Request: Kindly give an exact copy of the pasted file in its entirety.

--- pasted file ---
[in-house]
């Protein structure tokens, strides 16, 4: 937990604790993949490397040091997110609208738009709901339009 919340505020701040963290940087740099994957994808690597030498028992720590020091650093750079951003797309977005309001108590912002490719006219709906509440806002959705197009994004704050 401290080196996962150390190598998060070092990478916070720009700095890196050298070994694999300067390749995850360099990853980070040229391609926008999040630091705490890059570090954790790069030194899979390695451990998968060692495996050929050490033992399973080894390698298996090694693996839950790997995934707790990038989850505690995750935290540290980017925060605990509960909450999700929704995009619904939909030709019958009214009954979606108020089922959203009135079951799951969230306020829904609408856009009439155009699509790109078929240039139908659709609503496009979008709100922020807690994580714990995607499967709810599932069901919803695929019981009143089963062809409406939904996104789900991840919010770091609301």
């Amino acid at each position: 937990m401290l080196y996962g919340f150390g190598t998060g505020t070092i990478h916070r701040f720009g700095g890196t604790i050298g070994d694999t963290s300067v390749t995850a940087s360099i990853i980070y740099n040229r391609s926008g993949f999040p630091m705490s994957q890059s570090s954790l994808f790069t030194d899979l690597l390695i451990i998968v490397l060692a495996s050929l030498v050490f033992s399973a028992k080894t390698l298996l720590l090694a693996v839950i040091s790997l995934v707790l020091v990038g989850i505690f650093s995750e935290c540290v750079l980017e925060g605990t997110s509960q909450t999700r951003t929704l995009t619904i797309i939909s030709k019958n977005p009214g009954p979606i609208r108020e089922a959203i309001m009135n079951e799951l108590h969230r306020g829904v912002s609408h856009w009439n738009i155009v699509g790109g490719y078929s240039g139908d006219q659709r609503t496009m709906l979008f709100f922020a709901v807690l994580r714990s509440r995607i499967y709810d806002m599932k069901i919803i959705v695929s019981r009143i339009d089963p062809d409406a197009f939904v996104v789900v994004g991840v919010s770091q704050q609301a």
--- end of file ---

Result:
[in-house]
């Protein structure tokens, strides 16, 4: 937990604790993949490397040091997110609208738009709901339009 919340505020701040963290940087740099994957994808690597030498028992720590020091650093750079951003797309977005309001108590912002490719006219709906509440806002959705197009994004704050 401290080196996962150390190598998060070092990478916070720009700095890196050298070994694999300067390749995850360099990853980070040229391609926008999040630091705490890059570090954790790069030194899979390695451990998968060692495996050929050490033992399973080894390698298996090694693996839950790997995934707790990038989850505690995750935290540290980017925060605990509960909450999700929704995009619904939909030709019958009214009954979606108020089922959203009135079951799951969230306020829904609408856009009439155009699509790109078929240039139908659709609503496009979008709100922020807690994580714990995607499967709810599932069901919803695929019981009143089963062809409406939904996104789900991840919010770091609301």
């Amino acid at each position: 937990m401290l080196y996962g919340f150390g190598t998060g505020t070092i990478h916070r701040f720009g700095g890196t604790i050298g070994d694999t963290s300067v390749t995850a940087s360099i990853i980070y740099n040229r391609s926008g993949f999040p630091m705490s994957q890059s570090s954790l994808f790069t030194d899979l690597l390695i451990i998968v490397l060692a495996s050929l030498v050490f033992s399973a028992k080894t390698l298996l720590l090694a693996v839950i040091s790997l995934v707790l020091v990038g989850i505690f650093s995750e935290c540290v750079l980017e925060g605990t997110s509960q909450t999700r951003t929704l995009t619904i797309i939909s030709k019958n977005p009214g009954p979606i609208r108020e089922a959203i309001m009135n079951e799951l108590h969230r306020g829904v912002s609408h856009w009439n738009i155009v699509g790109g490719y078929s240039g139908d006219q659709r609503t496009m709906l979008f709100f922020a709901v807690l994580r714990s509440r995607i499967y709810d806002m599932k069901i919803i959705v695929s019981r009143i339009d089963p062809d409406a197009f939904v996104v789900v994004g991840v919010s770091q704050q609301a």